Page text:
Pictured above is the fixed-rate 150 psi regulator and a single ARB quick connect 1/4″ air coupler. This is the most basic DIY regulator you can run. You can connect an air hose straight to this regulator/coupler and start airing up your tires.
The fixed-rate (no valve to regulate the pressure) 150 psi regulator will provide a “fixed-rate” of 150 psi into our tires.
There is nothing technically wrong with this setup at all. It’s quick, easy and just works.
We went a step further with ours though.
Second Regulator (Output Pressure)
Your secondary regulator is going to control the pressure coming out of your first regulator. If your first regulator is a static 150 psi, then your second regulator can drop that psi down further.
If you need to air your lockers or anything else that requires a lower psi, then this regulator will control that. From here, we can adjust our psi down to 80 psi or even lower depending on our needs. For this part, you can go with an affordable option like the Bostitch (1/4″ inline regulator with 1/8″ gauge fitting) or step it up and go with an upgraded option when you buy a 1/4″ regulator and 1/8″ gauge independently of each other.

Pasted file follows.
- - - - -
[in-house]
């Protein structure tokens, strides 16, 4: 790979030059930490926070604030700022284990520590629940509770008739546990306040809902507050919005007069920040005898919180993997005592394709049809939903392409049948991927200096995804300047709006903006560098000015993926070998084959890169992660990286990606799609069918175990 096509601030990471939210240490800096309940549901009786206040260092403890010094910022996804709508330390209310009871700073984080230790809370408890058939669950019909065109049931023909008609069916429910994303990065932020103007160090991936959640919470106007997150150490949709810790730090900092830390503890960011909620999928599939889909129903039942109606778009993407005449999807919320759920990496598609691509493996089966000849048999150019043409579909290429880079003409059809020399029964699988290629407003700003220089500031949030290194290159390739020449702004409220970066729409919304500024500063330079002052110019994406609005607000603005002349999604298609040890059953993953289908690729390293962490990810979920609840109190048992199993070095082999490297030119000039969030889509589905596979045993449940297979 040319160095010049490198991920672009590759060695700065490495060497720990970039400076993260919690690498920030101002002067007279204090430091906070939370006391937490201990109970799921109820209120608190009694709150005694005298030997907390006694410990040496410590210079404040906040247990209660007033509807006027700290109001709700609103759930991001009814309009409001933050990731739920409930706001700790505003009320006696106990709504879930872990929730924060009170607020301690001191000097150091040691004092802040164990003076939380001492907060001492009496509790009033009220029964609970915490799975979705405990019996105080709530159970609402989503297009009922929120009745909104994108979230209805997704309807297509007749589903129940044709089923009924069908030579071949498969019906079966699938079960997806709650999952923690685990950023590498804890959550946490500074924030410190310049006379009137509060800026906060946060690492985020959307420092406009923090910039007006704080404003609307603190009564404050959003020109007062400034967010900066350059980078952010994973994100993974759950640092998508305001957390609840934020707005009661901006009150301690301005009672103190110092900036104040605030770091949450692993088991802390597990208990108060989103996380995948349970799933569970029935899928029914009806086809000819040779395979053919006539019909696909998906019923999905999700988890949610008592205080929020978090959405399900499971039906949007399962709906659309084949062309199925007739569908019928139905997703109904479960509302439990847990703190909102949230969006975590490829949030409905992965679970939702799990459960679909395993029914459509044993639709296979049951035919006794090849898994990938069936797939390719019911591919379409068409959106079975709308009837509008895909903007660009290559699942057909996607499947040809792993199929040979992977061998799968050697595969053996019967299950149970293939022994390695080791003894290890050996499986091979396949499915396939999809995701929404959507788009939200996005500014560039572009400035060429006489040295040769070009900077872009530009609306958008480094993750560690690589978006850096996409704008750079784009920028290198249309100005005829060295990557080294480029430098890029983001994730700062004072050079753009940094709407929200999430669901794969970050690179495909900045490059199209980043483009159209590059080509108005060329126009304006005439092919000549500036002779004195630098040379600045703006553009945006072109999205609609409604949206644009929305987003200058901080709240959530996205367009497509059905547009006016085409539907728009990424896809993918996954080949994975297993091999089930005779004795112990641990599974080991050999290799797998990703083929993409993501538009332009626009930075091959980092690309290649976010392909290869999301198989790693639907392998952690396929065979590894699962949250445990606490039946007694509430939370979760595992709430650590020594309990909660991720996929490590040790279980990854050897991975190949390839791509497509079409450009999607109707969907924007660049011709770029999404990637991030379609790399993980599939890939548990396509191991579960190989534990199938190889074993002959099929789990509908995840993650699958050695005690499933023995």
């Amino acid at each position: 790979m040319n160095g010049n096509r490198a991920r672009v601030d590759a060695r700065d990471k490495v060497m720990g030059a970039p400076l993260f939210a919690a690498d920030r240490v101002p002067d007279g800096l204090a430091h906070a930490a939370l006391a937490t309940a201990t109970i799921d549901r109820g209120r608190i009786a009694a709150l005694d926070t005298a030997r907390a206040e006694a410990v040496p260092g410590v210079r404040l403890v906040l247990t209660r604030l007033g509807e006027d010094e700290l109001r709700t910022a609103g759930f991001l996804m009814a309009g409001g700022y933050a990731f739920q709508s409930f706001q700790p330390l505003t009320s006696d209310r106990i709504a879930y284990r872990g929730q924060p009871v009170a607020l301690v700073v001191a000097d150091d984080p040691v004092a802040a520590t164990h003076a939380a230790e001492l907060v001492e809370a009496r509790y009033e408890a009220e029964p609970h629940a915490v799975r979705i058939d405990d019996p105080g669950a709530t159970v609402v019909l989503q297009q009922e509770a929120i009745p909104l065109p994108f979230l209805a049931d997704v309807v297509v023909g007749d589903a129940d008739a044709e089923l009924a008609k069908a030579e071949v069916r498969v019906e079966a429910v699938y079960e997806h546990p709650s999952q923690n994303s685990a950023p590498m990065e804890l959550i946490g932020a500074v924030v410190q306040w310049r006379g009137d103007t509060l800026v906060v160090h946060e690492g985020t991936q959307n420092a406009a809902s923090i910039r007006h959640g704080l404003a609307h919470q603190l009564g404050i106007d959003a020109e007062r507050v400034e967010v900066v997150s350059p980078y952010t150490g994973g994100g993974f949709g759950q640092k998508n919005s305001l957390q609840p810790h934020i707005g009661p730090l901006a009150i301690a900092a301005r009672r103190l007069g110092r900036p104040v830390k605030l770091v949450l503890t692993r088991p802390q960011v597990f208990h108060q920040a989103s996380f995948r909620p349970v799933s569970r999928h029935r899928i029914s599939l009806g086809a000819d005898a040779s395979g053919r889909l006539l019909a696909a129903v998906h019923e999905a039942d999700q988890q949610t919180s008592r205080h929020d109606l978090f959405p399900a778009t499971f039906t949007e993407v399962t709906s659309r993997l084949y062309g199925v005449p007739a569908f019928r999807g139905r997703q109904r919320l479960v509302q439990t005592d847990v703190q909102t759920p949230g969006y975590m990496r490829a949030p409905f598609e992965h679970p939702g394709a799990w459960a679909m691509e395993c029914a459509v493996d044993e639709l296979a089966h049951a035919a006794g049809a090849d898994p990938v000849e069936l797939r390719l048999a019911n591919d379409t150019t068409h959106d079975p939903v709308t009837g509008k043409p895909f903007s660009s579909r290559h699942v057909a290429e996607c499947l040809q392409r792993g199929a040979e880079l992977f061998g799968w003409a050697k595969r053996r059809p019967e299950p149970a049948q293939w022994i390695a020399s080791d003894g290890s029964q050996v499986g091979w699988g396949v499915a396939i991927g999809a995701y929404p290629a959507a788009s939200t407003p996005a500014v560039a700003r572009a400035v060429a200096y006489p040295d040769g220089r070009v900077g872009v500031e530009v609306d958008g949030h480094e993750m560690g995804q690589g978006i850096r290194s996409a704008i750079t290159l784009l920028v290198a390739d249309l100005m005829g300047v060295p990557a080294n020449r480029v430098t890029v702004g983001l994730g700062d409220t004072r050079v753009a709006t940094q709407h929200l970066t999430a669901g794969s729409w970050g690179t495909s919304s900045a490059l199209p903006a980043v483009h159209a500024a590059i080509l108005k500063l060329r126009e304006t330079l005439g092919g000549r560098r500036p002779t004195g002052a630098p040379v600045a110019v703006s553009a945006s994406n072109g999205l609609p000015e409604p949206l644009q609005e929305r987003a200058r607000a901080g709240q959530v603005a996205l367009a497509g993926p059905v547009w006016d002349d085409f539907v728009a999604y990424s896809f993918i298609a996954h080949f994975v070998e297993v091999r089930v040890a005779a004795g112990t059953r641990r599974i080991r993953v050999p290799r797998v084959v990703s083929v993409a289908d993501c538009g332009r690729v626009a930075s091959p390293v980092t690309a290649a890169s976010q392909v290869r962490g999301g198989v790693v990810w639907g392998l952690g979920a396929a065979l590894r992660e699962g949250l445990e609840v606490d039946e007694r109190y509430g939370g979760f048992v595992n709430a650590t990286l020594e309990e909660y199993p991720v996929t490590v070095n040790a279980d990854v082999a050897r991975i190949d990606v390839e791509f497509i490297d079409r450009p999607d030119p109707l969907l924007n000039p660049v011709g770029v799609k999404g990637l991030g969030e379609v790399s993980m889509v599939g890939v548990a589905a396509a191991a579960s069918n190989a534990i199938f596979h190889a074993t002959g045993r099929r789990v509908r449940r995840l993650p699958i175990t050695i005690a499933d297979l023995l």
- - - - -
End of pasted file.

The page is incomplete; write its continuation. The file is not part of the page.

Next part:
Originally, I purchased the Bostitch and even though it works, I wasn’t thrilled with the performance. The adjustment dial started sticking after a few times of use. After quite a bit of digging online, I found the SPEEDAIRE air regulator and it has worked great.
Adjustable, dual gauge, single gauge or no gauge?
You don’t “need” a gauge on your regulator to air up your tires, but they might help, depending on your situation. At the end of the day, all you really need to air up your tires is the one main regulator and a coupler. That’s it.
Top Gauge: Tank Pressure
If you want to read the pressure inside your tank, then you would want to add a psi gauge that is rated for that tank. For example, a 5-lb or 10-lb CO2 tank when full will read 600-1000+ psi depending on the temperature so you use will a gauge that is 800 psi or over in order to read that tank. In our case, we are running a 0-2000 psi gauge.
But, just because your tank reads 600-1000+ psi doesn’t mean you have a full tank. CO2 is mostly a liquid state inside the tank and a small portion of gas at the top. The 600-1000 psi should stay constant throughout uses. Psi will drop or rise depending on temperature. If the tank is nearing empty, then the psi will drop drastically but only once the tank has reached mostly gas, not liquid.
You really don’t need this gauge, though. You can feel when the tank starts to get empty just by lifting it up.
Bottom Gauge: Output Pressure